Here is a photo set of our adventures after the storm and here are all the blog entries tagged for Gowanda
which proved remarkably interesting to look back at and remember.

7 months after the earthquake and the pain and suffering continue

Delmas 60
Delmas 60,
originally uploaded by melindayiti.
Yes it is 7 months after the quake.

Yes Haiti's government, infrastructure, and custom's office are all nightmares to deal with.

Yes there are plenty of dangers.

And Yes, undoubtedly the Haitian people need to be freed from the NGOs that fight amongst themselves, hoard resources, and may have a vested interest in keeping the people poor and in need.

But fours yeses do not equal a single Know: as in we know they need help and to say no would be and is wrong.   As pictures like these from Melidayiti and stories like the one from Mark Schuller  remind us all to not forget Haiti and why I believe it should remain BonaResponds' top priority for the upcoming semester.

From the Schuller piece:
"For example, in Bobin, a camp where 2775 people live, in a ravine outside of Petion-Ville, there is only one latrine. Words don't do justice to the odor. Some residents prefer to use plastic bags. In addition, there is no access to treated drinking water. A single PVC pipe that had cracked offers some people a couple of buckets whenever the government turns on the tap for paying clients. Many people use the rainwater in the trash-filled ravine. Residents mentioned that NGOs had talked about installing a water system but up to now, almost seven months after the earthquake, it's still not here"
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On the 65th anniversary of the Bombing of Hiroshima

Cover of "The Last Train from Hiroshima: ...
Recently the world marked the  65th anniversary of the bombing of Hiroshima.  Coincidentally I had just finished ristening to "The Last Train from Hiroshima" by Charles Pellegrino.

Yes, I know.  There is controversy about it and some of the "facts" in the book and that the movie that was to be made based on the book may be canceled and the publisher as ceased publication of the 'non fiction" book.  And the author may or may not have a PHD.  All of that is quite aside from the book.  And whether is is "fiction" or "non-fiction" is a fairly immaterial to me.  I enjoyed the book and learned a great deal from it.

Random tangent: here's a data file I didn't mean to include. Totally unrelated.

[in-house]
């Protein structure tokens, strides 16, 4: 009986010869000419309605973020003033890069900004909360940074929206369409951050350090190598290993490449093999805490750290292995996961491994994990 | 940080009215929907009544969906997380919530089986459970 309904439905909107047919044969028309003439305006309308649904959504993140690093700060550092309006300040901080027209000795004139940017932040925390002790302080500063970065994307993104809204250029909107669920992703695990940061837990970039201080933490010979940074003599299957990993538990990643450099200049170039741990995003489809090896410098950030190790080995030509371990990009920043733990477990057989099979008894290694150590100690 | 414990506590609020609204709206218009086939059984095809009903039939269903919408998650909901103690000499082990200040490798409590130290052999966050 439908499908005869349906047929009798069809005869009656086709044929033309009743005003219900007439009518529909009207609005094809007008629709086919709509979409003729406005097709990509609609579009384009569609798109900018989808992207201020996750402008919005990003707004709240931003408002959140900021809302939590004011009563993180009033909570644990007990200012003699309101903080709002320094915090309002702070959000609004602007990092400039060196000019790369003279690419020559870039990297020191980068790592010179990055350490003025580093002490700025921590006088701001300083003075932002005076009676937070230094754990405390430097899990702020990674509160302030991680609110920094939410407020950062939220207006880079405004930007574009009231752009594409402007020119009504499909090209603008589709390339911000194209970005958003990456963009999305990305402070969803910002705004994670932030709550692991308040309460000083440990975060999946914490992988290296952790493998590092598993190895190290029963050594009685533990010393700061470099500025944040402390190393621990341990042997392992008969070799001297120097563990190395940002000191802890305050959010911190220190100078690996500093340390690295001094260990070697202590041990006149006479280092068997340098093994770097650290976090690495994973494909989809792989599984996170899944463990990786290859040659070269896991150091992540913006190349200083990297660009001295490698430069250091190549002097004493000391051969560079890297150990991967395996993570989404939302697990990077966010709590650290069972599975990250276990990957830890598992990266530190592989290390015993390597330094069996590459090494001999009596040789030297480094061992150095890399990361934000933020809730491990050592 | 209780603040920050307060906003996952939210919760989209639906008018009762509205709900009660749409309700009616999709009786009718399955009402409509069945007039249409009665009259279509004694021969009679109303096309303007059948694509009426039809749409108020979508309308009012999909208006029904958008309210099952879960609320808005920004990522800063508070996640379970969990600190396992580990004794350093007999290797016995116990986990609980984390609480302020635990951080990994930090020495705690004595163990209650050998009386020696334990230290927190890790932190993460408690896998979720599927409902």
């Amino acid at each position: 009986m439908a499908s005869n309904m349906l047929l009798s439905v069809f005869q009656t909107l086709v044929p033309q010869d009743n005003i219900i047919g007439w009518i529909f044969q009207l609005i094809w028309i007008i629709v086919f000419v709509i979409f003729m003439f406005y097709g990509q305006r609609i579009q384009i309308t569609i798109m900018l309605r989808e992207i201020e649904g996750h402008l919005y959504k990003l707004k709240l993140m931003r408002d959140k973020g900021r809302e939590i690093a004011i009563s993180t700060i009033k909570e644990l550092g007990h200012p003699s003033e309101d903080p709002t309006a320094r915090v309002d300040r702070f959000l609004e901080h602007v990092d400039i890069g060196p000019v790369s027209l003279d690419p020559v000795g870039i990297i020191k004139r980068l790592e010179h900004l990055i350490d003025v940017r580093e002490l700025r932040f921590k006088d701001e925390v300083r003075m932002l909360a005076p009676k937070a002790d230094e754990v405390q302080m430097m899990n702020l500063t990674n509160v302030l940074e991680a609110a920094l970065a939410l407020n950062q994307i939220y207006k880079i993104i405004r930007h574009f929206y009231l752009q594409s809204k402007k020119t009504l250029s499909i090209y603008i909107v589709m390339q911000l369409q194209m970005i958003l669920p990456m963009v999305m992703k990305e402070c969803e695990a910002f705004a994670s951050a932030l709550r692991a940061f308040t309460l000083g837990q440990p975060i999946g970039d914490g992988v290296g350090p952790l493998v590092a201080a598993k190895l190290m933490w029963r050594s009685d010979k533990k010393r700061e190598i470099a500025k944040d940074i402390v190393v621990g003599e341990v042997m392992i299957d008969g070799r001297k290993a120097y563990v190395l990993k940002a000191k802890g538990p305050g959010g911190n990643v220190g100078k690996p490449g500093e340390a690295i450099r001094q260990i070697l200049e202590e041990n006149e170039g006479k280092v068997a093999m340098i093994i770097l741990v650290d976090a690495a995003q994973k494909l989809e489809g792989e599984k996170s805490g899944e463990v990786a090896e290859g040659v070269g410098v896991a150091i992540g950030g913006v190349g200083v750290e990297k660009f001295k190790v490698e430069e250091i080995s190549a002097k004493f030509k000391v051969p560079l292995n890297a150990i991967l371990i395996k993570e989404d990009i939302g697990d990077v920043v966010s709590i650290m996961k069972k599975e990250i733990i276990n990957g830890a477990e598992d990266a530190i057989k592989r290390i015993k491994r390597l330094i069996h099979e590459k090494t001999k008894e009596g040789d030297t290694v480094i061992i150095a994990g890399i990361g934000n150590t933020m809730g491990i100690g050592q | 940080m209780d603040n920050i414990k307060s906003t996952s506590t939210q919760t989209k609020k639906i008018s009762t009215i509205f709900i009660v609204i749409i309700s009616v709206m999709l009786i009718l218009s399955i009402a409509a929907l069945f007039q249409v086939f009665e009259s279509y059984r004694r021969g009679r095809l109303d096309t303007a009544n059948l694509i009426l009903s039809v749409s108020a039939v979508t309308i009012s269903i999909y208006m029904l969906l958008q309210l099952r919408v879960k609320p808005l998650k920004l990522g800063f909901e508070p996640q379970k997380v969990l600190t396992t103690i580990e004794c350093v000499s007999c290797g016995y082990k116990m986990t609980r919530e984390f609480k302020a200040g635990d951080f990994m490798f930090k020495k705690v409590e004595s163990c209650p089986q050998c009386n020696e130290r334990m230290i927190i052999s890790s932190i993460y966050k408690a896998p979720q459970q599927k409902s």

( I would encourage you to read Pellegrino's side of things before jumping to too many conclusions on the book.)

The book describes in detail (in some cases millisecond by millisecond) the time after the bombings of Hiroshima and Nagasaki.  It tells of the firestorms, the destruction, and the deaths.  The main reason (besides historical curiosity) that I bought the books was to see how BonaResponds can help after disasters.  And sure enough there are many many similarities: 

  1. The survivors feel simultaneously both lucky and cursed. 
  2. There are amazing stories of survival and harrowing stories of death and injury which appear to largely random in both cases.
  3. Survivors often feel totally lost and forgotten and NGOs and Governments get blamed for a lack of swift response with food or water.  
  4. The post traumatic stress can be as bad as the disaster itself breaking up families, leading to suicides, and untold other problems.   
  5. Rumors spread, while important (and sometimes life saving) information fails to filter up the chain of command. 
  6. How those going to help are often told not to go as it is too dangerous (ironically in the book the person left Nagasaki to go to Hiroshima and thus missed the bombing there).
  7. How the survivors are often seen as to blame (Including one scene that was eerily reminiscent to New Orleans residents not being able to cross bridges into Gretna after Katrina)

But what struck me as much as these stories, were the stories of how some of the survivors used the disaster as a life changing event who overcame their problems and went on to bigger and better things.  Most famous among these are the so-called peace advocates.

While not speaking of war or peace here, their message is so strong that it deserves to be heard by all.  And since the book is now out of publication.   Each of which is as meaningful to a BonaResponds volunteer now as they were to St. Francis eight centuries ago,  Jesus twenty centuries ago, or to our ancestors thousands and thousands of years ago:

In the months after the bombings, Dr. (Paul) Takashi Nagai went on to do much charity work and later speak on the need for peace.  Here from page 271,  where he was speaking about the site he established for survivors to come and get help (Incidentally I imagine his camp like the Rangers original camp in Pass Christian MS after Katrina).

"I have named this place Nyokodo because the ancient prophets-Budah and Jesus, Hille; and Mohammad--each near the ends of their human journeys, said essentially the same thing: "love others as you love yourself'"

Later on Page 298, Pellegrino writes about a young victim of the bombing who was suffering from various blood disorders brought about by the radiation of the bombs.   
 "For Sadako, the lesson became Omoiyari, which meant:' in your heart, always think of the other person before yourself."

This helping others is the BonaResponds' message.  Indeed it is the unviersal message.  Go make the world a better place.  It need not be after a disaster it can be an every day event.  It need not be a trip around the world, it can be a trip to the local grocery store for an sick or elderly neighbor.

You can do it alone, or with others.  But please do it.  There are people who need the help. And the great thing is, it will make you happier as well!  
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Friday, August 06, 2010

Secret Altruistic Agent Reveals Her Identity

Secret Altruistic Agent Reveals Her Identity:
"Secret Agent L -- aka Laura Miller -- specializes in subterfuge of the friendliest sort: She leaves small treats around Pittsburgh for people to find. Just to be nice."
We should start this! GREAT story. Click through to it.